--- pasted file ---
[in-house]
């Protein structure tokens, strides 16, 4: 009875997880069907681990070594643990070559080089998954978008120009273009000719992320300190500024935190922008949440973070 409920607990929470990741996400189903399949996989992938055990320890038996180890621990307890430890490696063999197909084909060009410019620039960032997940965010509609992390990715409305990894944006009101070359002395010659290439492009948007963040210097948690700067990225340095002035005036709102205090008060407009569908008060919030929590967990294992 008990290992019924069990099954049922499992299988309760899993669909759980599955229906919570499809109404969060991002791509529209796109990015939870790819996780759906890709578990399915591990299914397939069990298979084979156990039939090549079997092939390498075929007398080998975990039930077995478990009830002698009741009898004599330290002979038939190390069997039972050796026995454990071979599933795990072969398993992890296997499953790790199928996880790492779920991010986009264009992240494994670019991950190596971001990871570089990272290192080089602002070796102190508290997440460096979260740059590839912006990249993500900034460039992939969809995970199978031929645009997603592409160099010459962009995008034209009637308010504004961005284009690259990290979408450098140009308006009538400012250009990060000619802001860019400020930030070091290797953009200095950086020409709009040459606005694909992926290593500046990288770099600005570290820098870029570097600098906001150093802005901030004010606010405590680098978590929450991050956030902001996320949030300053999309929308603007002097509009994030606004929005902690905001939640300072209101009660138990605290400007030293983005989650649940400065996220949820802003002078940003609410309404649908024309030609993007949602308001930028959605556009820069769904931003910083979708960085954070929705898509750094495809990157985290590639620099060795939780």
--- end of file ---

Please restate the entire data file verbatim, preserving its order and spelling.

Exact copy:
[in-house]
């Protein structure tokens, strides 16, 4: 009875997880069907681990070594643990070559080089998954978008120009273009000719992320300190500024935190922008949440973070 409920607990929470990741996400189903399949996989992938055990320890038996180890621990307890430890490696063999197909084909060009410019620039960032997940965010509609992390990715409305990894944006009101070359002395010659290439492009948007963040210097948690700067990225340095002035005036709102205090008060407009569908008060919030929590967990294992 008990290992019924069990099954049922499992299988309760899993669909759980599955229906919570499809109404969060991002791509529209796109990015939870790819996780759906890709578990399915591990299914397939069990298979084979156990039939090549079997092939390498075929007398080998975990039930077995478990009830002698009741009898004599330290002979038939190390069997039972050796026995454990071979599933795990072969398993992890296997499953790790199928996880790492779920991010986009264009992240494994670019991950190596971001990871570089990272290192080089602002070796102190508290997440460096979260740059590839912006990249993500900034460039992939969809995970199978031929645009997603592409160099010459962009995008034209009637308010504004961005284009690259990290979408450098140009308006009538400012250009990060000619802001860019400020930030070091290797953009200095950086020409709009040459606005694909992926290593500046990288770099600005570290820098870029570097600098906001150093802005901030004010606010405590680098978590929450991050956030902001996320949030300053999309929308603007002097509009994030606004929005902690905001939640300072209101009660138990605290400007030293983005989650649940400065996220949820802003002078940003609410309404649908024309030609993007949602308001930028959605556009820069769904931003910083979708960085954070929705898509750094495809990157985290590639620099060795939780």